The Black Hills War erupted in 1876 after Custer and gold miners invaded the Black Hills, which were Sioux territory.  e war was mainly fought beyond the borders of Wyoming, but forts in Wyoming did play a role, acting as US bases. In June, Custer’s force was defeated at the Battle of Little Bighorn in Montana. In November 1876, Colonel Ranald Mackenzie attacked a Cheyenne village on the Red Fork of the Powder River. Escaping Cheyenne waded through deep snow to Crazy Horse’s camp 150 miles away from the battle site.

By July 1877, the Black Hills War was officially declared finished."

Covered Wagon
Fort Laramie, WY

If you have enjoyed this excerpt from the Wyoming chapter of America Invaded you will like the book even more!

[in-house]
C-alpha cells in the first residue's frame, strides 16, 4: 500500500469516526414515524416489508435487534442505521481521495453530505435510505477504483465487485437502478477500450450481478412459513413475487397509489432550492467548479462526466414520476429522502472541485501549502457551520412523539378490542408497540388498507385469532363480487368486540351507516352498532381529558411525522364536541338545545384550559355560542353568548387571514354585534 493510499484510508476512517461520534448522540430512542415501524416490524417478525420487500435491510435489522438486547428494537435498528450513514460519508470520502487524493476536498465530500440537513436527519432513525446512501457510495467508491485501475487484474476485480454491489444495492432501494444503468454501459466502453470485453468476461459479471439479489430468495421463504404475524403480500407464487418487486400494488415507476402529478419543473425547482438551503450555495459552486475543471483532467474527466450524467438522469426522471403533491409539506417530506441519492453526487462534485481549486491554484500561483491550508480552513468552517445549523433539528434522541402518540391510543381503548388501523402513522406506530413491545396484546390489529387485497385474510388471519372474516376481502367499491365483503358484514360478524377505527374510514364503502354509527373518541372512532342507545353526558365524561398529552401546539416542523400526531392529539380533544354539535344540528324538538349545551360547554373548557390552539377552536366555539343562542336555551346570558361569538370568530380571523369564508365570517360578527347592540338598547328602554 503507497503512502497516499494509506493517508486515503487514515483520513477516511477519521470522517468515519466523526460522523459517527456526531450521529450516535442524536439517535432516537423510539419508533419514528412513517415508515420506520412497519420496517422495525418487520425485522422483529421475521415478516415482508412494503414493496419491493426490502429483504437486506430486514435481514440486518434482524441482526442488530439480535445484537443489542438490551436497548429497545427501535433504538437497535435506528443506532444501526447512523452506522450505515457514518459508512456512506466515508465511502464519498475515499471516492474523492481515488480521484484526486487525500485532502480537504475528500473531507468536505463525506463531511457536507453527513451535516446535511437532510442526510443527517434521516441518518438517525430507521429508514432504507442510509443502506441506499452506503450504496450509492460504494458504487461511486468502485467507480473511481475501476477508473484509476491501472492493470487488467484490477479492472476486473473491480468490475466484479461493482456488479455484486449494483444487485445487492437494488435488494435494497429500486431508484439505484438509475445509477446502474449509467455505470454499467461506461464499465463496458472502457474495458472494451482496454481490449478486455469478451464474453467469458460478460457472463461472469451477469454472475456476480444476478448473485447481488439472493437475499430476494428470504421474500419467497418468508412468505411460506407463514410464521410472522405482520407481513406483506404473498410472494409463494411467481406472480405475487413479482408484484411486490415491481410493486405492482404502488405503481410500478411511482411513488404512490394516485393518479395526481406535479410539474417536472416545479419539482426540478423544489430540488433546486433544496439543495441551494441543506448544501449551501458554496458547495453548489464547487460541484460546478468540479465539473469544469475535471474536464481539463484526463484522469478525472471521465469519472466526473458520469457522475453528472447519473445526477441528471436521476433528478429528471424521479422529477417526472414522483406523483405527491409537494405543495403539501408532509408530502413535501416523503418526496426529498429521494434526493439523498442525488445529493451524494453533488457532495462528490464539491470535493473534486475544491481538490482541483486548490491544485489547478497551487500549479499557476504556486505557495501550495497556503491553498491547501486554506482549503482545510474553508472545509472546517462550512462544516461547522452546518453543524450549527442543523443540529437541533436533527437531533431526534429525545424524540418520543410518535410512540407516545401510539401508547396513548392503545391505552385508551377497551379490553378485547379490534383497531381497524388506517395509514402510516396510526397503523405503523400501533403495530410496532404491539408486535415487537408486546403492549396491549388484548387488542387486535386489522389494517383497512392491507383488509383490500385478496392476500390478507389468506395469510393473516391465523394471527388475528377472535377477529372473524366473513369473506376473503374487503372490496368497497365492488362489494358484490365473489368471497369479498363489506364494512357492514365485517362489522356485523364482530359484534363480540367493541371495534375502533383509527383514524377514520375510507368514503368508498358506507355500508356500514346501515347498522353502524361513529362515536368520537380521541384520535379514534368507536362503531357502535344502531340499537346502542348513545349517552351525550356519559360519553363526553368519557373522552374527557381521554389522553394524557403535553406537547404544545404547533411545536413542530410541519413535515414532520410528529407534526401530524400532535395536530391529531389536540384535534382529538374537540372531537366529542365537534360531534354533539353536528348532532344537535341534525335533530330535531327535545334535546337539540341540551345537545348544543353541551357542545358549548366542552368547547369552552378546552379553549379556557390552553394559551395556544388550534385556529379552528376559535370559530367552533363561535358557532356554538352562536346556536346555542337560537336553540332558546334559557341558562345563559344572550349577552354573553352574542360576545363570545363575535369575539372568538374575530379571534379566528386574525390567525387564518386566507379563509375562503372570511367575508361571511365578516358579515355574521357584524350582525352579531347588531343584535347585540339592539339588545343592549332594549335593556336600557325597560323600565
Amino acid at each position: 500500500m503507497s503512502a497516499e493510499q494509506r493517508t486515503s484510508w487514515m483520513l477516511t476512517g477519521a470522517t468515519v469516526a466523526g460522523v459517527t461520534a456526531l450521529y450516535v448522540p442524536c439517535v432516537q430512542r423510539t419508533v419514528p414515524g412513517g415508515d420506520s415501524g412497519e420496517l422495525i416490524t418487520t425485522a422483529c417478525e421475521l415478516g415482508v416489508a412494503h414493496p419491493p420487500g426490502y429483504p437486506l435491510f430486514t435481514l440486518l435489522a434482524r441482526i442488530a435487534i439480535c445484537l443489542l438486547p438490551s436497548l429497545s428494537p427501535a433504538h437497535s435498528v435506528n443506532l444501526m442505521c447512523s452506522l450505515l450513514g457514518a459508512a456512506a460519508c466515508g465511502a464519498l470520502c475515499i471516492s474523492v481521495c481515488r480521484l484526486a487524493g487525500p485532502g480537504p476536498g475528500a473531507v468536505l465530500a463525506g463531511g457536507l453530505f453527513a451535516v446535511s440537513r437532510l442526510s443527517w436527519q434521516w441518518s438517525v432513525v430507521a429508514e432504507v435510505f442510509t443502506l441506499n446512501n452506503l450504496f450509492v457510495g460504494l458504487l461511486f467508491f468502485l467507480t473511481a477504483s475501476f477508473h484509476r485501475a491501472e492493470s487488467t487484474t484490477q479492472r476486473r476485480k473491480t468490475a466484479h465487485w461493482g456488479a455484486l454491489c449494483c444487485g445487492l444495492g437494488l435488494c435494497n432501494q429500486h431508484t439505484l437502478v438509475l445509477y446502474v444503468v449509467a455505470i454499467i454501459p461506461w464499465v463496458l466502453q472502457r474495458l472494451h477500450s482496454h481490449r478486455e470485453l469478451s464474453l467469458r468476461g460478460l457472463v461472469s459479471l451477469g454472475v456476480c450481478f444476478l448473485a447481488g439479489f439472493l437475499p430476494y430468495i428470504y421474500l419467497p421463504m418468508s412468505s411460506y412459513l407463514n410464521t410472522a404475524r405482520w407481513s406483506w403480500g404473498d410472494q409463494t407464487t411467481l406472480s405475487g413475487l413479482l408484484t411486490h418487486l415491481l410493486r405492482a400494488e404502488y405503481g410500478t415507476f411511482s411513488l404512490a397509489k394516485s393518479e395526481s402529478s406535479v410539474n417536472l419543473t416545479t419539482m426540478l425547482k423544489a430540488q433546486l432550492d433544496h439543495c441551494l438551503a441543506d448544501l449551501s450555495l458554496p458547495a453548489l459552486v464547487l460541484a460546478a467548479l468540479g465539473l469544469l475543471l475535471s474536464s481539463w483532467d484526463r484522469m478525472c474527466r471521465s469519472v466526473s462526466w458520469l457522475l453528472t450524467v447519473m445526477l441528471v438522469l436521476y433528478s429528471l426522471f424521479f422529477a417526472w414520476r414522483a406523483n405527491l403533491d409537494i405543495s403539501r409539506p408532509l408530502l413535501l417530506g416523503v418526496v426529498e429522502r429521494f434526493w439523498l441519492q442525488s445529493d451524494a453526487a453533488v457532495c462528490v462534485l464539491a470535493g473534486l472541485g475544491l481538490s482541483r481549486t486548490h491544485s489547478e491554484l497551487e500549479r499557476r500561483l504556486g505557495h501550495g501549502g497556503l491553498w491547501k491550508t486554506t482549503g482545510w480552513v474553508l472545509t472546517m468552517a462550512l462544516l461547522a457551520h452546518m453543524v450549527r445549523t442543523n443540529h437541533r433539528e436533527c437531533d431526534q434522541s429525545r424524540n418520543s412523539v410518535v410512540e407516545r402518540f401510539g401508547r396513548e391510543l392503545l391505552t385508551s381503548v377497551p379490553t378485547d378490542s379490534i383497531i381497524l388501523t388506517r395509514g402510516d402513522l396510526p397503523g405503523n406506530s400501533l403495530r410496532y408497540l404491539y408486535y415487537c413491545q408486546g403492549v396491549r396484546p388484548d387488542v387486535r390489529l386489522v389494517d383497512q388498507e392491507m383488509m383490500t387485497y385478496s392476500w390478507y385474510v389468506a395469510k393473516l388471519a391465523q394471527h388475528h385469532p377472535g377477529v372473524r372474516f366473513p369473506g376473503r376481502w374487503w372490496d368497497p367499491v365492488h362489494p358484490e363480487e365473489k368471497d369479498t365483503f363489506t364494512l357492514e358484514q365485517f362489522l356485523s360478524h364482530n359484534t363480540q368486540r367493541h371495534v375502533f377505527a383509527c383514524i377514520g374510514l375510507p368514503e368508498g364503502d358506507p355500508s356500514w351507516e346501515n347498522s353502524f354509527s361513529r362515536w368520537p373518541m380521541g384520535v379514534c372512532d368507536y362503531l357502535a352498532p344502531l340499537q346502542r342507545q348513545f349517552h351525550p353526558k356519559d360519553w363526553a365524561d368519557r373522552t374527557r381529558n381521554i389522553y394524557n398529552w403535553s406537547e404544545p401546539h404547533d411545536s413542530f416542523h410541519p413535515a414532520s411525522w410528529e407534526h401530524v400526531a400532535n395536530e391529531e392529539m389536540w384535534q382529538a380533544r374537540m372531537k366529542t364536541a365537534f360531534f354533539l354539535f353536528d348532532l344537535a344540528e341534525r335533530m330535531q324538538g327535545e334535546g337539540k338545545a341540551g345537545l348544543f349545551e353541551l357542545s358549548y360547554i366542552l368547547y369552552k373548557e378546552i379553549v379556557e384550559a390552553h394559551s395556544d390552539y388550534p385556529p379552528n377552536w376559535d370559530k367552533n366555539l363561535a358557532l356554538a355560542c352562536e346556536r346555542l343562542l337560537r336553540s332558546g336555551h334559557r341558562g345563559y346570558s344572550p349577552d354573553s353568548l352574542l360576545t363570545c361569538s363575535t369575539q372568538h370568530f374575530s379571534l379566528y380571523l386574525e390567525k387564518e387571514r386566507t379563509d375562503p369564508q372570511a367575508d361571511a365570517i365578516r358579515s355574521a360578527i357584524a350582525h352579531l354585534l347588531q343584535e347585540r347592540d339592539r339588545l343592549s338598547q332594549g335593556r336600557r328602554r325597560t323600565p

I signed one for YOU!
Signed copies of America Invaded: A State by State Guide to Fighting on American Soil are available at the Rocky Mountain Military Museum and

Regular copies may be purchased from

Or on

Travel Notes: Fort Phil Kearny (, Fort Caspar (in Casper... and Fort Laramie ( are amazing places to explore the often violent history of the American west.  FireRock Steakhouse is my favorite restaurant in Casper...  Wind City is my favorite book store in Casper...

No comments: